What causes pedophilia?

It's not clear. It's commonly thought that those who were sexually abused as children are at high risk of becoming pedophiles, but only one third of pedophiles admit to having been abused. Other kinds of emotional trauma in childhood, research suggests, may also lead a person to get "stuck" in an early stage of emotional development. Researchers who've studied pedophiles' brains have found abnormalities that cause low impulse control and obsessive behavior. But the cause remains something of a mystery, just like much of human sexuality.

What happens when pedophiles are convicted?

The average jail sentence handed down to a convicted pedophile is 11 years, but several states go beyond simple jail terms. Florida, Louisiana, and California now allow or mandate "chemical castration" for sex offenders — drugs that suppress testosterone and quash sexual appetite. Texas even allows a judge to recommend surgical castration, if the offender gives consent. But the punishment doesn't end with the sentence. All 50 states have reporting laws requiring sex offenders to register with local authorities, so that their whereabouts can be monitored. Megan's Law, a federal mandate named after a 7-year-old girl who was raped and murdered in 1994, requires that a community be notified if a sex offender lives there. Though the law remains controversial, reporting requirements seem to have helped. In a recent 15-year period, sex crimes against children declined by 53 percent.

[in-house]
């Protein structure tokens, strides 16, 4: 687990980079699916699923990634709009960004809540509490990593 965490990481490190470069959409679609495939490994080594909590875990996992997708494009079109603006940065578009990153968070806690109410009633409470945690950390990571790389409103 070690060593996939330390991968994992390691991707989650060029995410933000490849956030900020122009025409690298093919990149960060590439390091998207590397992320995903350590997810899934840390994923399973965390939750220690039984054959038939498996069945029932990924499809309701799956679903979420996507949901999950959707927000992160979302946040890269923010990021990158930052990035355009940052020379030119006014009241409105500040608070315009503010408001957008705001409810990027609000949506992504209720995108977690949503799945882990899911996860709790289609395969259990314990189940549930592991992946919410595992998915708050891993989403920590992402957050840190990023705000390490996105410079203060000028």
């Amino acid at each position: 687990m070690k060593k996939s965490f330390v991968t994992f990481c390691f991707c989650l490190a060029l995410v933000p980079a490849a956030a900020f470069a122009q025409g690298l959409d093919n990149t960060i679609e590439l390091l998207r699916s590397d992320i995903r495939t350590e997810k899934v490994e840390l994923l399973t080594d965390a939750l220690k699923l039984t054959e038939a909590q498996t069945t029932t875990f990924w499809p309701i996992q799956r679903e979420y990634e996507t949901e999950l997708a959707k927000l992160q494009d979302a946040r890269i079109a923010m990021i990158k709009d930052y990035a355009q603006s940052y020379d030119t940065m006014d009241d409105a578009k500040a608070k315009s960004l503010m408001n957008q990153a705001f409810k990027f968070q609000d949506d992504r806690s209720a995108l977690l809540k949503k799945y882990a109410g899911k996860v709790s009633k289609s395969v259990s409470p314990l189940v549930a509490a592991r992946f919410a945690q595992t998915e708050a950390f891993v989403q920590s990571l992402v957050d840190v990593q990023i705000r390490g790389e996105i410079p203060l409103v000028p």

Can pedophilia be cured?